Now hear the Word of God. Final chapter of 2 Samuel:

“Again the anger of the LORD was kindled against Israel, and He incited David against them, saying, ‘Go, number Israel and Judah.’ So the king said to Joab, the commander of the army, who was with him, ‘Go through all the tribes of Israel, from Dan to Beersheba, and number the people, that I may know the number of the people.’ But Joab said to the king, ‘May the LORD your God add to the people a hundred times as many as they are, while the eyes of my lord the king still see it, but why does my lord the king delight in this thing?’ But the king's word prevailed against Joab and the commanders of the army. So Joab and the commanders of the army went out from the presence of the king to number the people of Israel. They crossed the Jordan and began from Aroer, and from the city that is in the middle of the valley, toward Gad and on to Jazer. Then they came to Gilead, and to Kadesh in the land of the Hittites, and they came to Dan, and from Dan they went around to Sidon, and came to the fortress of Tyre and to all the cities of the Hivites and Canaanites; and they went out to the Negeb of Judah at Beersheba. So when they had gone through all the land, they came to Jerusalem at the end of nine months and twenty days. And Joab gave the sum of the numbering of the people to the king: in Israel there were 800,000 valiant men who drew the sword, and the men of Judah were 500,000.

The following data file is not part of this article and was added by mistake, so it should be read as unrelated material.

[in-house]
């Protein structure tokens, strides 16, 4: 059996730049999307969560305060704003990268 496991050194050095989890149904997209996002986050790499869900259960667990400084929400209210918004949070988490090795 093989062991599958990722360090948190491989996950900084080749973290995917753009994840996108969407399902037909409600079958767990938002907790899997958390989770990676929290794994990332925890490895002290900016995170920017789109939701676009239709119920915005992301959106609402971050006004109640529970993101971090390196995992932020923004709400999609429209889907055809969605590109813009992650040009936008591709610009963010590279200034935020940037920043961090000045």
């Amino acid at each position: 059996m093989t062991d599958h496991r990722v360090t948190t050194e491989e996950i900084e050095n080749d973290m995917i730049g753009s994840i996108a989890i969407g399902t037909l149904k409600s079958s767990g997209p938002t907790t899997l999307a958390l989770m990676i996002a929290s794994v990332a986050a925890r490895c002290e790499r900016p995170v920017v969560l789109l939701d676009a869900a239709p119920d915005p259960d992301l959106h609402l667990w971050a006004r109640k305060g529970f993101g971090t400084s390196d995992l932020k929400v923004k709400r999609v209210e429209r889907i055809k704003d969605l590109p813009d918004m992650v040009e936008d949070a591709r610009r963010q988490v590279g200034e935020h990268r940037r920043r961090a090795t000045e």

But David's heart struck him after he had numbered the people. And David said to the LORD, ‘I have sinned greatly in what I have done. But now, O LORD, please take away the iniquity of Your servant, for I have done very foolishly.’ And when David arose in the morning, the word of the LORD came to the prophet Gad, David's seer, saying, ‘Go and say to David, ‘Thus says the LORD, Three things I offer you. Choose one of them, that I may do it to you.’’ So Gad came to David and told him, and said to him, ‘Shall three years of famine come to you in your land? Or will you flee three months before your foes while they pursue you? Or shall there be three days’ pestilence in your land? Now consider, and decide what answer I shall return to Him who sent me.’ Then David said to Gad, ‘I am in great distress. Let us fall into the hand of the LORD, for His mercy is great; but let me not fall into the hand of man.’

So the LORD sent a pestilence on Israel from the morning until the appointed time. And there died of the people from Dan to Beersheba 70,000 men. And when the angel stretched out his hand toward Jerusalem to destroy it, the LORD relented from the calamity and said to the angel who was working destruction among the people, ‘It is enough; now stay your hand.’ And the angel of the LORD was by the threshing floor of Araunah the Jebusite. Then David spoke to the LORD when he saw the angel who was striking the people, and said, ‘Behold, I have sinned, and I have done wickedly. But these sheep, what have they done? Please let your hand be against me and against my father's house.